Mum refused to have carers or cleaners or to consider a care home until a hospital crisis (cellulitis in her leg) put it out of her hands. During her hospital stay, her dementia got worse and she forgot about her own home. We were able (at second go) to get her into a really nice care home with dementia-trained staff. She was prescribed memantine and an anti-depressant which improved her cognition and her mood. She died after a year in care, during which I visited her several times a week, but in that year she was much more content than she had been during the previous five years.
 

Wildwoodflower

New member
Sep 18, 2021
4
0
My research reveals that there are care homes in my department with staff trained for work with english-speaking ex-pats.

My mum would have no problem with carers and cleaners - well, theoretically, at least, who can say what the reality might be - which is why I'm engaging with French social services.

However, I can see that she is going to try and resist going into a residential home as she believes, despite the overwhelming evidence to the contrary and her complete reliance on me, that she can manage by herself.

This morning she is shouting at me that she want's a doctor's appointment. She doesn't need one, it's just that she has finished a course of tablets treating her vertigo. We are waiting for the GP to call her back in, if necessary, after he gets the results of a blood test. In the meantime, I re-explain this every few hours. Then I try not to listen to her walking around the house talking to herself about how selfish and useless I am.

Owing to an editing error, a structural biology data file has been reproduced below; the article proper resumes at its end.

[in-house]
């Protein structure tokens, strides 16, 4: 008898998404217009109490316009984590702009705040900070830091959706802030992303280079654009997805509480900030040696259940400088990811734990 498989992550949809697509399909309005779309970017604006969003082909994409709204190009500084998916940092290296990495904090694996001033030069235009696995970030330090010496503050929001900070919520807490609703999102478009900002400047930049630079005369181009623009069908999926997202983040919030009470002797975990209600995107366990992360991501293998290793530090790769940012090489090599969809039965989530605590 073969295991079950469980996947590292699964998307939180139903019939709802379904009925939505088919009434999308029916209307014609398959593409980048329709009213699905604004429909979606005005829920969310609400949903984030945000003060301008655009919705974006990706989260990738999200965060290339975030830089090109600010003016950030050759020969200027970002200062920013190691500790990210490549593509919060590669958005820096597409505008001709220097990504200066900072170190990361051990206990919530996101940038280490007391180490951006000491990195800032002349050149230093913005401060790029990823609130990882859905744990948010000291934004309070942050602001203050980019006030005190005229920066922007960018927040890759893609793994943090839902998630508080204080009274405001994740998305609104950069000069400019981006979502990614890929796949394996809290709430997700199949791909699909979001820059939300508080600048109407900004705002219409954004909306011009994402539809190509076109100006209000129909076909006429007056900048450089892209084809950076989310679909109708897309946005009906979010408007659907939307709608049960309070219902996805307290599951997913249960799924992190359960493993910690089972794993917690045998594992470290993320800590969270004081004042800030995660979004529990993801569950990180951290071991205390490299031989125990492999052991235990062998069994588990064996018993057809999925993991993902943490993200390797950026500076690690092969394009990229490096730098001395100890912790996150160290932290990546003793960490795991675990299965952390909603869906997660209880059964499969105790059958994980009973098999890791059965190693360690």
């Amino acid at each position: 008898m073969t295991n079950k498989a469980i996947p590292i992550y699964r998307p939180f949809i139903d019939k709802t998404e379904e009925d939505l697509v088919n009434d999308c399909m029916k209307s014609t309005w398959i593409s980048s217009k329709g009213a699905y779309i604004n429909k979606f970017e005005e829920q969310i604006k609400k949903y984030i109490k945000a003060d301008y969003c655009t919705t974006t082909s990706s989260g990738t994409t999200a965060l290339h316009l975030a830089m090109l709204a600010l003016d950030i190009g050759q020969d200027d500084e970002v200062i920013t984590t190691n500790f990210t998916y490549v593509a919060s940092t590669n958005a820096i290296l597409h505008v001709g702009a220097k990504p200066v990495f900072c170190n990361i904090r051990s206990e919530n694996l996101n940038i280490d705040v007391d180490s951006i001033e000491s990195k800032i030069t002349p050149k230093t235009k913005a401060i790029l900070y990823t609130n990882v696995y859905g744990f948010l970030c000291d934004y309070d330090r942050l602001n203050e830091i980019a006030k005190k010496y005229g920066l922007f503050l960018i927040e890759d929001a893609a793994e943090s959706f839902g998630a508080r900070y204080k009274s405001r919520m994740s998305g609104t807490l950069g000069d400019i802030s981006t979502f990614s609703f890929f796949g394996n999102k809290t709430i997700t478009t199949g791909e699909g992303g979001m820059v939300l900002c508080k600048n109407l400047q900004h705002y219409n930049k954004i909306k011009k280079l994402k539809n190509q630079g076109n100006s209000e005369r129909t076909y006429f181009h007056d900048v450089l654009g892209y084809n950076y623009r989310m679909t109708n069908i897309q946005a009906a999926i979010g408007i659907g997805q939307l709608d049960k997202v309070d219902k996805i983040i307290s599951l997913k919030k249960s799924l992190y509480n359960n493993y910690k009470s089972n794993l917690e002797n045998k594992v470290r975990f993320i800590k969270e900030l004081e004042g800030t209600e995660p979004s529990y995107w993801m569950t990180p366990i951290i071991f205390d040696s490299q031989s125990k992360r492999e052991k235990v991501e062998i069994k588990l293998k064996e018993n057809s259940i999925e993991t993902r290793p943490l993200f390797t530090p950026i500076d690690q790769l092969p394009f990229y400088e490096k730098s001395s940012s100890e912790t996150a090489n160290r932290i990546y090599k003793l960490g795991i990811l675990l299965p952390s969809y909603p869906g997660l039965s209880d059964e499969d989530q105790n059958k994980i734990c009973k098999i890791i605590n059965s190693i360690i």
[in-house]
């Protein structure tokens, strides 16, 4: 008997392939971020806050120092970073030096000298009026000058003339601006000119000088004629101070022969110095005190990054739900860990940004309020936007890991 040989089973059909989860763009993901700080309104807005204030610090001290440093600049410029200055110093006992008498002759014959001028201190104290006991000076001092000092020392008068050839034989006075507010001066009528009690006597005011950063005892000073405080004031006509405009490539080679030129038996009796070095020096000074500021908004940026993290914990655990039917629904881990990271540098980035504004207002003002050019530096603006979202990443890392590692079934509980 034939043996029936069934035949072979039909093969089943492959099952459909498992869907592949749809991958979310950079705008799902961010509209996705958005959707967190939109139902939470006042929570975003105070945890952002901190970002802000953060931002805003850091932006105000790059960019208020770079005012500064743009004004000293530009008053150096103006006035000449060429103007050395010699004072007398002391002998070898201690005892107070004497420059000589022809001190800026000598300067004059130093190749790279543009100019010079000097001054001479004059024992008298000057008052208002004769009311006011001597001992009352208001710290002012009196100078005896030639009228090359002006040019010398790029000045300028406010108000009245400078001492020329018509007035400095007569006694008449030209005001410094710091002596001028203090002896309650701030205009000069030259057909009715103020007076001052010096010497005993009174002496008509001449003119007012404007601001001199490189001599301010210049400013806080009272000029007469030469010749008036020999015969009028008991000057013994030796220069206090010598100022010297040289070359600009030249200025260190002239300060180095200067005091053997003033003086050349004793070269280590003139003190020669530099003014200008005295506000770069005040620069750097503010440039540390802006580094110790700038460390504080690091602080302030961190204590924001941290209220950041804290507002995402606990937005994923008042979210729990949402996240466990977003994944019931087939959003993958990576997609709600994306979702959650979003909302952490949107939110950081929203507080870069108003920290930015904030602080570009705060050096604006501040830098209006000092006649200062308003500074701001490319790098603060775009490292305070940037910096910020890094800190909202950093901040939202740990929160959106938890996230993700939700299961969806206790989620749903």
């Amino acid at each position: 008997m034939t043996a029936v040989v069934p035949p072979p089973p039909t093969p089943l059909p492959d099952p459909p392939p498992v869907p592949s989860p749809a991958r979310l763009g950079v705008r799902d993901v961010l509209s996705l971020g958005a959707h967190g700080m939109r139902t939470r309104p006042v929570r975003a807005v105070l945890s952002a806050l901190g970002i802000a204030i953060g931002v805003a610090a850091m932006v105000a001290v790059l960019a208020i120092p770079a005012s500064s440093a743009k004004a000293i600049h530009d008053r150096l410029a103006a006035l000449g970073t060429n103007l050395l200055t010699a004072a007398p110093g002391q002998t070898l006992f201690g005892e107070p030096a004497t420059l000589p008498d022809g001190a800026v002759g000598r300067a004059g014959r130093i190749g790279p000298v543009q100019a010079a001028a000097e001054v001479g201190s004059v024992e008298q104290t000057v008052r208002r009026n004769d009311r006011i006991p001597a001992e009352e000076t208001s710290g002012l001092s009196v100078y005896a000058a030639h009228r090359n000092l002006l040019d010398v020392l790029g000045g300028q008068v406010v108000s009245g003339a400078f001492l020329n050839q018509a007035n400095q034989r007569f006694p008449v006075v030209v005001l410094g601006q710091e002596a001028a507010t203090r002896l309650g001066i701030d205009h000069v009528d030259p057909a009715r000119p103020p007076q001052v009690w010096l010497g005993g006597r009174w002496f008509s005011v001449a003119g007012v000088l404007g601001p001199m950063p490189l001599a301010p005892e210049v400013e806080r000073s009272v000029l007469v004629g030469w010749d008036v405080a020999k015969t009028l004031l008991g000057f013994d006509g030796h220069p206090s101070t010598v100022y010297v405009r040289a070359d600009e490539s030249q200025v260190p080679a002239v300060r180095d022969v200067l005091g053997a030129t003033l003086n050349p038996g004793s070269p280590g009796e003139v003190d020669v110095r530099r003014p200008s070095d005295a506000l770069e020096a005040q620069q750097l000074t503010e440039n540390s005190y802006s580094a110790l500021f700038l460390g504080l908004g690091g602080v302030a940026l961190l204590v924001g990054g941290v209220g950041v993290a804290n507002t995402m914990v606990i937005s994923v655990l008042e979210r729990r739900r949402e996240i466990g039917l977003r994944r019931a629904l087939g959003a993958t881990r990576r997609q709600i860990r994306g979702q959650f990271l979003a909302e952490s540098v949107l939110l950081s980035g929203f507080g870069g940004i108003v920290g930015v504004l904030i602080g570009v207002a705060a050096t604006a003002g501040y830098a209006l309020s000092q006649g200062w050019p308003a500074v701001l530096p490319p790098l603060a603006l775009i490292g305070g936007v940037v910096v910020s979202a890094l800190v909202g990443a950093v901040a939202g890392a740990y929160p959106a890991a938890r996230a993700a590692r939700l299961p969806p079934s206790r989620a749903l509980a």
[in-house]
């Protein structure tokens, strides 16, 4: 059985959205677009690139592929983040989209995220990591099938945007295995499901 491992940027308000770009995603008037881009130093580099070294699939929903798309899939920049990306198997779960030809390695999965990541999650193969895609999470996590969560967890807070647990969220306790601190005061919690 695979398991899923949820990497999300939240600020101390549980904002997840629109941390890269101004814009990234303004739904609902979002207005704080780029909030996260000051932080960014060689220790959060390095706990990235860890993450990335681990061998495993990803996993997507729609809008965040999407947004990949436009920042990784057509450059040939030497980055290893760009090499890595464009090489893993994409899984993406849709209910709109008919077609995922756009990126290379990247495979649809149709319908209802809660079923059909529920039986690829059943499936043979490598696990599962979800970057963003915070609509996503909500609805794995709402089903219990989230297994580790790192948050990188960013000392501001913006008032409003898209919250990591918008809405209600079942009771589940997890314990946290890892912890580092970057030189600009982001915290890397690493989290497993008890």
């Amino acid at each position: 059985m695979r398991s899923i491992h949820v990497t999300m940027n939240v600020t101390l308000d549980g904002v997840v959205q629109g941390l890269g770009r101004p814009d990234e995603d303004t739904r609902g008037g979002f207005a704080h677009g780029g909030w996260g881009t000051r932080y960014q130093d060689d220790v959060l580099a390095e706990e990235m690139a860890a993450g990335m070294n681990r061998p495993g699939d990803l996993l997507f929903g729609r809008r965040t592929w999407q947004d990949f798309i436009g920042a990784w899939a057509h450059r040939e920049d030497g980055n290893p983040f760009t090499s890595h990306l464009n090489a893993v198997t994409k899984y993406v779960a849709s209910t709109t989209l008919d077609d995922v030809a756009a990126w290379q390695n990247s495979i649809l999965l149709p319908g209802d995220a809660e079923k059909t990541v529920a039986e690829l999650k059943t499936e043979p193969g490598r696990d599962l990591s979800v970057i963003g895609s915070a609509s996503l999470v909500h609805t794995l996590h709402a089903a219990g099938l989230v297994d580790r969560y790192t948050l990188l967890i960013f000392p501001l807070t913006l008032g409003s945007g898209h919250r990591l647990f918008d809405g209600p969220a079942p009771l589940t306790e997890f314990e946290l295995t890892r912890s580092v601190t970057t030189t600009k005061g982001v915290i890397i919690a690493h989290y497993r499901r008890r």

Meanwhile, I'm drafting a letter to her GP setting out my concerns around the rapid changes in her personality and the delusions she is suffering, with evidence. Naturally, it feels awful.
 

Violet Jane

Registered User
Aug 23, 2021
239
0
Has a diagnosis relating your mother's cognition been made? If the GP is not aware of how bad your mother is now then you do need to tell him/her urgently. You shouldn't feel awful contacting the GP. You are doing it to protect her.
 

Violet Jane

Registered User
Aug 23, 2021
239
0
I meant to add that if the GP is sufficiently concerned about your mother s/he would, I hope, make a referral to Social Services. It will be interesting to see whether they take the same approach regarding capacity as that in England (i.e. that if the person has capacity s/he can decide what s/he wants in terms of carers, residential care etc. You are then relying on persuasion.
 

DesperateofDevon

Registered User
Jul 7, 2019
3,242
0
Hello everybody,

I’ve been reading your posts and feeling for the first time that perhaps I’m alone in this and that what has been happening with my mum is common.

Here’s our story.

My mum will be 91 next month. She was widowed when she was in her fifties and when she was sixty, she sold her business and her home and moved to France. She has lived here for 30 years, has had a good life and been happy.

I’m her daughter, 56, divorced and have two children at university. Normally, I live in Scotland.